FRANKIE WALSH was a high-scoring half forward on a magnificent Waterford hurling team but though his honours are great, they are not the whole man.
Frankie captained Waterford to the county’s last All-Ireland SHC triumph in 1959. He was on runner-up teams in the 1957 and 1963 finals and won three Munster SHC medals. He won a National Hurling League medal in 1963. Like so many of the greatest hurlers of his era, Frankie played with distinction on six Munster Railway Cup inter-provincial teams between 1957 and 1966. With his club, Mount Sion, he won 13 Waterford senior hurling medals and four senior football medals.
To those of us reared in the working class ‘top of the town’ and who went through childhood and early teens revelling in the success of a great Waterford team, he was — above all else – a Mount Sion man to the marrow. It is as that, as much as for his many other feats, that we remember him.
Mount Sion Christian Brothers’ School is on Barrack Street, opposite the old military barracks. It is surrounded by small, well-kept two up, two down houses along narrow streets that stretch all the way to Walsh Park. It has been said, wisely, that Mount Sion GAA club is not based on a parish, but on a people. A people imbued with a love of hurling. A casual observer might think that a working class, inner-city area was infertile ground for planting the seeds of hurling. Yet, the ancient game was played in the same area in the 18th century in places like the Barley Field and on the historic Hill of nearby Ballybricken.
The Christian Brothers founded the club in 1932. There developed a symbiotic relationship between club and school. It became similar to the great hurling nurseries in other counties and provided a steady supply of talented players for the county.
There was a well-trodden path for the aspiring Mount Sion hurler. First, the Dr Harty Cup for senior colleges’ hurling in Munster, minor for the club and county, then on to senior level for club and county. Frankie Walsh followed that very path.
In 1949, he began hurling with Mount Sion CBS in street leagues where there was intense rivalry between teams drawn from the city’s housing estates and roads. In 1953 he starred on a Mount Sion CBS team that won the school’s only Harty Cup.
Mount Sion schools and the GAA club based on them had a unique ethos. Whatever controversies may engulf the Christian Brothers today, their founder Edmund Rice’s vision was to take in the poorest of poor boys of Waterford, feed, clothe and educate them for free at Mount Sion.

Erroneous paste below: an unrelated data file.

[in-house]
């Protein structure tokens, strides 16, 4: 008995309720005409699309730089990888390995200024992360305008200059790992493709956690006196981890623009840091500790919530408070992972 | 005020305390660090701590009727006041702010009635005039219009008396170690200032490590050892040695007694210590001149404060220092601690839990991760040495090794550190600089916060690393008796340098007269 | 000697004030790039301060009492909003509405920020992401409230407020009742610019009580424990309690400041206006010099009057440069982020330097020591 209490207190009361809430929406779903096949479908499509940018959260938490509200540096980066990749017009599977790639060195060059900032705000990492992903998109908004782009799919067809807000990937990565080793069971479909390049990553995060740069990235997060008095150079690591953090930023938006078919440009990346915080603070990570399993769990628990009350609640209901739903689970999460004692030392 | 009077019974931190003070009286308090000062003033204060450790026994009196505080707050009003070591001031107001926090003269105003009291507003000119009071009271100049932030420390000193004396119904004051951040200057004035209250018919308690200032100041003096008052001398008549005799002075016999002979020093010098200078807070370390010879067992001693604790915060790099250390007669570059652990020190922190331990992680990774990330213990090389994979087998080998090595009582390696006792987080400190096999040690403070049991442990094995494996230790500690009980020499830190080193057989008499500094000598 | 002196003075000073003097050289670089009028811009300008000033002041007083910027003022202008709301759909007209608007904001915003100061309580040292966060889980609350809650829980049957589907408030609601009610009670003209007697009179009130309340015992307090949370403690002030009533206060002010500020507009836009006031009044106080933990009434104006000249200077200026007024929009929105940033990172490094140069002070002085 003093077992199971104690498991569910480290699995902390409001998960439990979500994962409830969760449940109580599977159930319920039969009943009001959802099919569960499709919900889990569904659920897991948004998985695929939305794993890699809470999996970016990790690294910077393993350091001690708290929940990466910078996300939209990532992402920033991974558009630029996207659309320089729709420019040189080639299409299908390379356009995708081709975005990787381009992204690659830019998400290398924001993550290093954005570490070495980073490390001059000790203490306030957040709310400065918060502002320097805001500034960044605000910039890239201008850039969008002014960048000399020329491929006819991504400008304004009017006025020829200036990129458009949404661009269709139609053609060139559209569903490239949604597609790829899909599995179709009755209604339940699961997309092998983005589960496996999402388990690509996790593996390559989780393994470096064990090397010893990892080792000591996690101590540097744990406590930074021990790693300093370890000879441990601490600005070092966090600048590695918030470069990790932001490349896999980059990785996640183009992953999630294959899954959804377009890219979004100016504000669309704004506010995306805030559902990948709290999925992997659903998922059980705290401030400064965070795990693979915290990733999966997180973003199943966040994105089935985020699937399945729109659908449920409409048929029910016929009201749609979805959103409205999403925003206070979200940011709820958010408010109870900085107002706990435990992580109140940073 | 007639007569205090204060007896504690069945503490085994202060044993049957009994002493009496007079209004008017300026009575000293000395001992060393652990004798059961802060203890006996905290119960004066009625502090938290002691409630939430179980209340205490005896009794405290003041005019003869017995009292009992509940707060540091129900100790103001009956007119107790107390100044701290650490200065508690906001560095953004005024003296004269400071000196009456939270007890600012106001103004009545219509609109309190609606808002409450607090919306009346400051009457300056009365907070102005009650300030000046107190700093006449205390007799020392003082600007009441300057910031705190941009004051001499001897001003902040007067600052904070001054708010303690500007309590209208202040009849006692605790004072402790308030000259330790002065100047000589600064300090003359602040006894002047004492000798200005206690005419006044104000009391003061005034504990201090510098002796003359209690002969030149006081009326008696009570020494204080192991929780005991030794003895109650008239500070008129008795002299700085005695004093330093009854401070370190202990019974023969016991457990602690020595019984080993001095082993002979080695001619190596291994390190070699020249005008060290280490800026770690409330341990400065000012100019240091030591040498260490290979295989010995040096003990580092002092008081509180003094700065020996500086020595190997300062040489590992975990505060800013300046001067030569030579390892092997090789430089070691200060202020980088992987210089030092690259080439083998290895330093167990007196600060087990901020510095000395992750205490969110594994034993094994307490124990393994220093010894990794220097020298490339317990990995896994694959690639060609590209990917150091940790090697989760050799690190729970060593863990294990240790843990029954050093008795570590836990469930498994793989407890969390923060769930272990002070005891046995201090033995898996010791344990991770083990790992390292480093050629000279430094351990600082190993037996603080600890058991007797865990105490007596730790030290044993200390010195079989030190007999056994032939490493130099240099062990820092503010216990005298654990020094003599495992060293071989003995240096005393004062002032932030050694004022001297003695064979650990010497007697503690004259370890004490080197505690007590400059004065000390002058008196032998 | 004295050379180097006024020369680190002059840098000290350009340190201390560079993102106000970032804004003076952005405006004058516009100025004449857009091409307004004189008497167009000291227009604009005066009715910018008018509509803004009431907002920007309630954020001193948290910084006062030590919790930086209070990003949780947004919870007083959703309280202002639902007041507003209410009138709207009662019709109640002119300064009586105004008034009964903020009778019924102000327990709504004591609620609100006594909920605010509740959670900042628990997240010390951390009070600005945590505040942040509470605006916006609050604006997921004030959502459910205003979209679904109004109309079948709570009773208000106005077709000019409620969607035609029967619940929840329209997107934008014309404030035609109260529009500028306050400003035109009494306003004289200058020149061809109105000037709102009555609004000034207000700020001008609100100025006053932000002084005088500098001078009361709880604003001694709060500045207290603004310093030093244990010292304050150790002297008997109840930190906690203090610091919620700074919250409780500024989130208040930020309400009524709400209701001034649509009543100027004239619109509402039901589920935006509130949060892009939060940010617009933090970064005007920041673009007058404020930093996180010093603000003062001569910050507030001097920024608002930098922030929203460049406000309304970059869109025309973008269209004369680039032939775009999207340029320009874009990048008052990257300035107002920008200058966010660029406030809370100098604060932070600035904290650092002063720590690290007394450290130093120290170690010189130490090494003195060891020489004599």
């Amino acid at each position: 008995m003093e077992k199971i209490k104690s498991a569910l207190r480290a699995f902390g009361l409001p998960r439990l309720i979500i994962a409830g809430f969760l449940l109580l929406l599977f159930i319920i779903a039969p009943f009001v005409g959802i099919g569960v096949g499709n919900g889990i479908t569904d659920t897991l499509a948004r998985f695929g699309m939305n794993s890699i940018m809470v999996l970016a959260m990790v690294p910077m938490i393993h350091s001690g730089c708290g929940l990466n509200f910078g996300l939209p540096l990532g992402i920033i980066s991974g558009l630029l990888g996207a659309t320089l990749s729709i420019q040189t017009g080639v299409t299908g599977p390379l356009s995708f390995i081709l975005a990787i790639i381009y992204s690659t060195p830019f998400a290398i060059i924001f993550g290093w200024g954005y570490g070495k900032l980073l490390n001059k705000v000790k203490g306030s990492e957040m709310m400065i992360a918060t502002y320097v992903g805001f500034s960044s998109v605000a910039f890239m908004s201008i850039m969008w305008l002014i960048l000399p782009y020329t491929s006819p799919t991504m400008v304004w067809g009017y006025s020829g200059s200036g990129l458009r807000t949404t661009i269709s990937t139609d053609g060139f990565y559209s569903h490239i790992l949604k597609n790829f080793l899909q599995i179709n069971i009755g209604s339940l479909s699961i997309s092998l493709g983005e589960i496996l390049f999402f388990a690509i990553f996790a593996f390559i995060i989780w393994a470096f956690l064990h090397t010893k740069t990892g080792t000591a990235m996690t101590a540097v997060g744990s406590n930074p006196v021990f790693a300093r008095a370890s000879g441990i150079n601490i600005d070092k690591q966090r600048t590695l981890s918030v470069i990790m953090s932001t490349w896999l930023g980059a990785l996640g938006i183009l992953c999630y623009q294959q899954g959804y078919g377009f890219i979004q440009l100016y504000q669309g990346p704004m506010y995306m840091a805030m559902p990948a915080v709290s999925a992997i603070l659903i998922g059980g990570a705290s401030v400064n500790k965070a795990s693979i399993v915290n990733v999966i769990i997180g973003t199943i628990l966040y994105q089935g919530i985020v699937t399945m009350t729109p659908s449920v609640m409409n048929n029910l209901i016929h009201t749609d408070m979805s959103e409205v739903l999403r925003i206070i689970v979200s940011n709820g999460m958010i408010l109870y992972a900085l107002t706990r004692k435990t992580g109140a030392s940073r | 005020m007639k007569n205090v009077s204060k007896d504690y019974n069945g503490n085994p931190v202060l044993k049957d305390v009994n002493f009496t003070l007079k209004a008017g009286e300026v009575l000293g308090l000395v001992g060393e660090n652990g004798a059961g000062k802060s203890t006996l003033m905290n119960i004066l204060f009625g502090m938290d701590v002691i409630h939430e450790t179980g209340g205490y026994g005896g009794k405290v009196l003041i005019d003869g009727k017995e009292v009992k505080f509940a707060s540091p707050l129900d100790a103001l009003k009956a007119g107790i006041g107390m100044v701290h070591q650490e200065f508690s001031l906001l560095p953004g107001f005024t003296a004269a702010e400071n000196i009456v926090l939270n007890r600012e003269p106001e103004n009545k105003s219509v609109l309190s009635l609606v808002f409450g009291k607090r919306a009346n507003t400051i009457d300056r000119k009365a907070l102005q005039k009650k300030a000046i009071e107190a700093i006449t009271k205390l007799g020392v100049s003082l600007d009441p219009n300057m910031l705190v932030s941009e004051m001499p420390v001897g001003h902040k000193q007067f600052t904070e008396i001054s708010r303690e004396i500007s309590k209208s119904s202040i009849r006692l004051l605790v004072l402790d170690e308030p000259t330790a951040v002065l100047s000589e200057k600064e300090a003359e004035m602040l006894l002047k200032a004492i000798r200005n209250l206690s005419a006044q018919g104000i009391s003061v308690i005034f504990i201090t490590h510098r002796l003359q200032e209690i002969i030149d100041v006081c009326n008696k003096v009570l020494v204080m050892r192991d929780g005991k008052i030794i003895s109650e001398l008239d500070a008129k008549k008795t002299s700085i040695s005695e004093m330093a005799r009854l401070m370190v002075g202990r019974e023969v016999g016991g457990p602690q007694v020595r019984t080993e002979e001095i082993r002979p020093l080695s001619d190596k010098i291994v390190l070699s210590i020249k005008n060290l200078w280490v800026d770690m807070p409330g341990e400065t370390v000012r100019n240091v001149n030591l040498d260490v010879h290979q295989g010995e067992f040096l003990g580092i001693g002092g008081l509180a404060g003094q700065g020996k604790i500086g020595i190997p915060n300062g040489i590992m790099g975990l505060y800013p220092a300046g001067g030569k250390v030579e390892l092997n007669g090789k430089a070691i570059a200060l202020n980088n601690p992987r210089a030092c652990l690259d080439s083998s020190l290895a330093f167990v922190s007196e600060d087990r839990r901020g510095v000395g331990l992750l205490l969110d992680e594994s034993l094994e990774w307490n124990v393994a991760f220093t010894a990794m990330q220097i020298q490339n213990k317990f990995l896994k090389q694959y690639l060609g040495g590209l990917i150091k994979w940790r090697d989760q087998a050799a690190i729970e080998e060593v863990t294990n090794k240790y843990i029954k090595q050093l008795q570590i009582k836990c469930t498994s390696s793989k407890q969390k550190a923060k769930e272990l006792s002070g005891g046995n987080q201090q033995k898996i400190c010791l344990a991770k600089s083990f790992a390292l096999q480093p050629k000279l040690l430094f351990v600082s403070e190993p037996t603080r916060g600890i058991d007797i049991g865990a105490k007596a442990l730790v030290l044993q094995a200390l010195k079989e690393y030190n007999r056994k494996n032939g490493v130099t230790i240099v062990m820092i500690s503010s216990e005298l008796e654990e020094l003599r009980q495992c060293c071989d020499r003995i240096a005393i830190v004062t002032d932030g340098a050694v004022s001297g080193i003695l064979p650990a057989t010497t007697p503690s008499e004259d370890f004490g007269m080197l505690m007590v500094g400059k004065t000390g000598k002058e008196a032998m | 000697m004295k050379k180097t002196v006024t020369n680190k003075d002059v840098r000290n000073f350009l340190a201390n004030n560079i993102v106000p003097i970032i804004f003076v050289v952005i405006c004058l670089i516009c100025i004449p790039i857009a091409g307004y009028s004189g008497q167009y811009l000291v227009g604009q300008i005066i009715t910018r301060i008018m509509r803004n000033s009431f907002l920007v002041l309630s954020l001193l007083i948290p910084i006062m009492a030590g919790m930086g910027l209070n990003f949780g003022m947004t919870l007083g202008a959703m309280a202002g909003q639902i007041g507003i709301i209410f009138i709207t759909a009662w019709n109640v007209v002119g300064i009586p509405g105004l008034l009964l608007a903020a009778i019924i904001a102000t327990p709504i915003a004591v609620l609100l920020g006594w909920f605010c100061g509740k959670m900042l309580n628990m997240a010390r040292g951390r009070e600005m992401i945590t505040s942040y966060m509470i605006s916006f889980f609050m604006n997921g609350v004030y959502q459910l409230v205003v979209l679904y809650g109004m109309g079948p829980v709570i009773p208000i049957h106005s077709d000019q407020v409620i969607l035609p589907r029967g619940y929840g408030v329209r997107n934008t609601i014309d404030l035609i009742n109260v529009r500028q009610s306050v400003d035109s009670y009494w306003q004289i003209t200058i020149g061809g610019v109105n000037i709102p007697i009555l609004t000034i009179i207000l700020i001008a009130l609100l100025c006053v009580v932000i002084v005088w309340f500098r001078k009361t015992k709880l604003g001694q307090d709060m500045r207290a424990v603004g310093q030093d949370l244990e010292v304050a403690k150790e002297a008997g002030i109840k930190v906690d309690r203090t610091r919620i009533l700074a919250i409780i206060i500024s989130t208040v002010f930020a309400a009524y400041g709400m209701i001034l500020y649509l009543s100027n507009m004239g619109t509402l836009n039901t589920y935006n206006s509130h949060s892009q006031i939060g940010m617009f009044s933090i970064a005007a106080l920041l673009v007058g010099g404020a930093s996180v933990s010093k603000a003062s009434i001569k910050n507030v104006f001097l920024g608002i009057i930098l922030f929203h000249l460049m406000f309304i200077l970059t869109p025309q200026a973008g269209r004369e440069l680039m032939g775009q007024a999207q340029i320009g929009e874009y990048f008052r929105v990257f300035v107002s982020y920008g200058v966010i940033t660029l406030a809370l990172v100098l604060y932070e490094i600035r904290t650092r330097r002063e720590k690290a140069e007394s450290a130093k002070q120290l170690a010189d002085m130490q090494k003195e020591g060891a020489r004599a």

For over two centuries, working class boys flocked to the school and, building on the solid foundation they got there, went on to have successful professional careers. Many were infused with a love for Irish traditions and history and, above all, the game of hurling. Frankie personified it.
He was an idol to the young lads of Mount Sion. I remember a day in 1959 when – along with the other Mount Sion men who backboned that year’s winning team – Frankie brought the Liam MacCarthy Cup to the school. As he walked in the gate, he was mobbed by hundreds of young lads cheering and trying to touch the cup. As the unruly mob squeezed through the double doors of the old primary school, I made a lunge forward and my fingers touched the base of the cup. It was as if a current of electricity surged through my arm. A bond and love for hurling was cemented – that was the idea of the visit, of course – and I have never forgotten that moment.
He is the last Waterford captain to lift the Liam MacCarthy Cup but it was something he took no pleasure in and his fervent wish was to lose it. Sadly, he has not lived to see it happen.
Fine tributes have been paid to Frankie and he has earned every one of them. But to the people of the streets, roads and housing estates at the top of Waterford city – his own people – he will forever be remembered as Frankie Walsh, a Mount Sion man to his core, Fear Chnoc Síon go smior.
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